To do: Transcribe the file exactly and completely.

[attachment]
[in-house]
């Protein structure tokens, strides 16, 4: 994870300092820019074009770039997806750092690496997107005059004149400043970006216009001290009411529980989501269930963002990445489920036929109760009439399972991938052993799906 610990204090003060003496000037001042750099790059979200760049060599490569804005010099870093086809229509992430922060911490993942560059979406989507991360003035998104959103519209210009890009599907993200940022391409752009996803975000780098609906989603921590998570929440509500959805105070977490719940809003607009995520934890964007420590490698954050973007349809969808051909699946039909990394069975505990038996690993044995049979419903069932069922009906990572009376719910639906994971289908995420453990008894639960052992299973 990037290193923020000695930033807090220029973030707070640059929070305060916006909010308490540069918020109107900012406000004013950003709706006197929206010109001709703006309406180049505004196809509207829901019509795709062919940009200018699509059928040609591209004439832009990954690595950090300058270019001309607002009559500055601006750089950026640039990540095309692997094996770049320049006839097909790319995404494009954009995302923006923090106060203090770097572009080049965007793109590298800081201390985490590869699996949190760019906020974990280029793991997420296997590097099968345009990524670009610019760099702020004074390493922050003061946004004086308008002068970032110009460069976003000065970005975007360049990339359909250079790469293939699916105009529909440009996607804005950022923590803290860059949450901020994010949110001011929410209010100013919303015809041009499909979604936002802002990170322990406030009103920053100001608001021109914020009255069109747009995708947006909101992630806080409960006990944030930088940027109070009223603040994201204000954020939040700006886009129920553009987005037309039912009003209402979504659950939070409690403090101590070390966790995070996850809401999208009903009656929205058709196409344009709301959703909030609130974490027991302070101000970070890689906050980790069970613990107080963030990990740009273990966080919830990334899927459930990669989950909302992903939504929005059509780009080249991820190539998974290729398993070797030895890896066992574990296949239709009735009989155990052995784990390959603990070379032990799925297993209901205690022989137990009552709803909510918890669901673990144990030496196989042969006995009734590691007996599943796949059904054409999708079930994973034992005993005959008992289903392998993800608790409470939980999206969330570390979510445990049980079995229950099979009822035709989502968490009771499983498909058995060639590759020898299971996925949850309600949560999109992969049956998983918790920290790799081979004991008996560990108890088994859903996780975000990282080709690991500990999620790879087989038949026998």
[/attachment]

[in-house]
């Protein structure tokens, strides 16, 4: 994870300092820019074009770039997806750092690496997107005059004149400043970006216009001290009411529980989501269930963002990445489920036929109760009439399972991938052993799906 610990204090003060003496000037001042750099790059979200760049060599490569804005010099870093086809229509992430922060911490993942560059979406989507991360003035998104959103519209210009890009599907993200940022391409752009996803975000780098609906989603921590998570929440509500959805105070977490719940809003607009995520934890964007420590490698954050973007349809969808051909699946039909990394069975505990038996690993044995049979419903069932069922009906990572009376719910639906994971289908995420453990008894639960052992299973 990037290193923020000695930033807090220029973030707070640059929070305060916006909010308490540069918020109107900012406000004013950003709706006197929206010109001709703006309406180049505004196809509207829901019509795709062919940009200018699509059928040609591209004439832009990954690595950090300058270019001309607002009559500055601006750089950026640039990540095309692997094996770049320049006839097909790319995404494009954009995302923006923090106060203090770097572009080049965007793109590298800081201390985490590869699996949190760019906020974990280029793991997420296997590097099968345009990524670009610019760099702020004074390493922050003061946004004086308008002068970032110009460069976003000065970005975007360049990339359909250079790469293939699916105009529909440009996607804005950022923590803290860059949450901020994010949110001011929410209010100013919303015809041009499909979604936002802002990170322990406030009103920053100001608001021109914020009255069109747009995708947006909101992630806080409960006990944030930088940027109070009223603040994201204000954020939040700006886009129920553009987005037309039912009003209402979504659950939070409690403090101590070390966790995070996850809401999208009903009656929205058709196409344009709301959703909030609130974490027991302070101000970070890689906050980790069970613990107080963030990990740009273990966080919830990334899927459930990669989950909302992903939504929005059509780009080249991820190539998974290729398993070797030895890896066992574990296949239709009735009989155990052995784990390959603990070379032990799925297993209901205690022989137990009552709803909510918890669901673990144990030496196989042969006995009734590691007996599943796949059904054409999708079930994973034992005993005959008992289903392998993800608790409470939980999206969330570390979510445990049980079995229950099979009822035709989502968490009771499983498909058995060639590759020898299971996925949850309600949560999109992969049956998983918790920290790799081979004991008996560990108890088994859903996780975000990282080709690991500990999620790879087989038949026998």